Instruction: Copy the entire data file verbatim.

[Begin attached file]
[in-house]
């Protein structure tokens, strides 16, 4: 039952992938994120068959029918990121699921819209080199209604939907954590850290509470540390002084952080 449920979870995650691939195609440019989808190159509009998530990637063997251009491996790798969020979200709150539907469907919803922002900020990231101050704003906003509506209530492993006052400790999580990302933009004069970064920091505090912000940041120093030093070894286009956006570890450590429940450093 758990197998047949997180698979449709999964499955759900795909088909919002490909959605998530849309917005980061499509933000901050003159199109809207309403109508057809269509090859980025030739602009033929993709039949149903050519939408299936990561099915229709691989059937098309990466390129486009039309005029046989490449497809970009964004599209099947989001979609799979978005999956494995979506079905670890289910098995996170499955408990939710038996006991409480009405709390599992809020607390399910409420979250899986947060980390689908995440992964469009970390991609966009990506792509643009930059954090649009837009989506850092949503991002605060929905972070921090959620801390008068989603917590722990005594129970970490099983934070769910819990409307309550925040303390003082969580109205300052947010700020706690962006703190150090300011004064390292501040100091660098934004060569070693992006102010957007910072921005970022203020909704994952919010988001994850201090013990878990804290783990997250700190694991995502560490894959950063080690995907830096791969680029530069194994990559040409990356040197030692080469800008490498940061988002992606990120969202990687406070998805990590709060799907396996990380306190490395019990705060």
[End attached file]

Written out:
[in-house]
């Protein structure tokens, strides 16, 4: 039952992938994120068959029918990121699921819209080199209604939907954590850290509470540390002084952080 449920979870995650691939195609440019989808190159509009998530990637063997251009491996790798969020979200709150539907469907919803922002900020990231101050704003906003509506209530492993006052400790999580990302933009004069970064920091505090912000940041120093030093070894286009956006570890450590429940450093 758990197998047949997180698979449709999964499955759900795909088909919002490909959605998530849309917005980061499509933000901050003159199109809207309403109508057809269509090859980025030739602009033929993709039949149903050519939408299936990561099915229709691989059937098309990466390129486009039309005029046989490449497809970009964004599209099947989001979609799979978005999956494995979506079905670890289910098995996170499955408990939710038996006991409480009405709390599992809020607390399910409420979250899986947060980390689908995440992964469009970390991609966009990506792509643009930059954090649009837009989506850092949503991002605060929905972070921090959620801390008068989603917590722990005594129970970490099983934070769910819990409307309550925040303390003082969580109205300052947010700020706690962006703190150090300011004064390292501040100091660098934004060569070693992006102010957007910072921005970022203020909704994952919010988001994850201090013990878990804290783990997250700190694991995502560490894959950063080690995907830096791969680029530069194994990559040409990356040197030692080469800008490498940061988002992606990120969202990687406070998805990590709060799907396996990380306190490395019990705060």